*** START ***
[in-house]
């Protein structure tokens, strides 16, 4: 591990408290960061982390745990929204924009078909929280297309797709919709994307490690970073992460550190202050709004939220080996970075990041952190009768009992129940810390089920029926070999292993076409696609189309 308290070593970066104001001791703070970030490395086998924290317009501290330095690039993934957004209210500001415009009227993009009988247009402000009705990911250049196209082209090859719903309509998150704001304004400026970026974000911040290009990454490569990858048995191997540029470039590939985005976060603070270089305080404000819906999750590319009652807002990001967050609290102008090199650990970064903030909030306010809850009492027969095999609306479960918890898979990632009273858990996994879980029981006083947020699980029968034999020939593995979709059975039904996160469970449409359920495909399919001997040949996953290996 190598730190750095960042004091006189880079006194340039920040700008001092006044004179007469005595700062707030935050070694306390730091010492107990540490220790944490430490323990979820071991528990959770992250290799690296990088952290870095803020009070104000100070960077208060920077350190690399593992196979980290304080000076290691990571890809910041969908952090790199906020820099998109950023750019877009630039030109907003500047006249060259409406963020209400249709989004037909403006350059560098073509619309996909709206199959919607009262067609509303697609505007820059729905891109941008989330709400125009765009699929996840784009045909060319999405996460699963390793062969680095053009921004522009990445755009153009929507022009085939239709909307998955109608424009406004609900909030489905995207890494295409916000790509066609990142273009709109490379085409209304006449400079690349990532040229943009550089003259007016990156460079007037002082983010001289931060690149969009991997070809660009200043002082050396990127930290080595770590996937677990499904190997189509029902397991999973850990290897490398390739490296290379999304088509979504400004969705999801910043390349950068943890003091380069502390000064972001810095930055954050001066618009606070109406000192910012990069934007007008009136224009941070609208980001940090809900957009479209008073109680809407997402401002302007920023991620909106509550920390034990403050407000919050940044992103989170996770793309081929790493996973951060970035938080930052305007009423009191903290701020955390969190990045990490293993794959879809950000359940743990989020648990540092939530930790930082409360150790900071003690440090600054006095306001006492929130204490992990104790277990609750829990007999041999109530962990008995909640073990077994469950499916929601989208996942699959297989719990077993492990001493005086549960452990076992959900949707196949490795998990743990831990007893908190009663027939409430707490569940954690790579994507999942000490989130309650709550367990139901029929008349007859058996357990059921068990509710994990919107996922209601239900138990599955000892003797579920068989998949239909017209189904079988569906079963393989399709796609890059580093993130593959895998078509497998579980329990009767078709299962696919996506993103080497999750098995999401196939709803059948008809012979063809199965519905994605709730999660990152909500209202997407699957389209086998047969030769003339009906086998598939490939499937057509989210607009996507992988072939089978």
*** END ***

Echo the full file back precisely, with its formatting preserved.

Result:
[in-house]
């Protein structure tokens, strides 16, 4: 591990408290960061982390745990929204924009078909929280297309797709919709994307490690970073992460550190202050709004939220080996970075990041952190009768009992129940810390089920029926070999292993076409696609189309 308290070593970066104001001791703070970030490395086998924290317009501290330095690039993934957004209210500001415009009227993009009988247009402000009705990911250049196209082209090859719903309509998150704001304004400026970026974000911040290009990454490569990858048995191997540029470039590939985005976060603070270089305080404000819906999750590319009652807002990001967050609290102008090199650990970064903030909030306010809850009492027969095999609306479960918890898979990632009273858990996994879980029981006083947020699980029968034999020939593995979709059975039904996160469970449409359920495909399919001997040949996953290996 190598730190750095960042004091006189880079006194340039920040700008001092006044004179007469005595700062707030935050070694306390730091010492107990540490220790944490430490323990979820071991528990959770992250290799690296990088952290870095803020009070104000100070960077208060920077350190690399593992196979980290304080000076290691990571890809910041969908952090790199906020820099998109950023750019877009630039030109907003500047006249060259409406963020209400249709989004037909403006350059560098073509619309996909709206199959919607009262067609509303697609505007820059729905891109941008989330709400125009765009699929996840784009045909060319999405996460699963390793062969680095053009921004522009990445755009153009929507022009085939239709909307998955109608424009406004609900909030489905995207890494295409916000790509066609990142273009709109490379085409209304006449400079690349990532040229943009550089003259007016990156460079007037002082983010001289931060690149969009991997070809660009200043002082050396990127930290080595770590996937677990499904190997189509029902397991999973850990290897490398390739490296290379999304088509979504400004969705999801910043390349950068943890003091380069502390000064972001810095930055954050001066618009606070109406000192910012990069934007007008009136224009941070609208980001940090809900957009479209008073109680809407997402401002302007920023991620909106509550920390034990403050407000919050940044992103989170996770793309081929790493996973951060970035938080930052305007009423009191903290701020955390969190990045990490293993794959879809950000359940743990989020648990540092939530930790930082409360150790900071003690440090600054006095306001006492929130204490992990104790277990609750829990007999041999109530962990008995909640073990077994469950499916929601989208996942699959297989719990077993492990001493005086549960452990076992959900949707196949490795998990743990831990007893908190009663027939409430707490569940954690790579994507999942000490989130309650709550367990139901029929008349007859058996357990059921068990509710994990919107996922209601239900138990599955000892003797579920068989998949239909017209189904079988569906079963393989399709796609890059580093993130593959895998078509497998579980329990009767078709299962696919996506993103080497999750098995999401196939709803059948008809012979063809199965519905994605709730999660990152909500209202997407699957389209086998047969030769003339009906086998598939490939499937057509989210607009996507992988072939089978």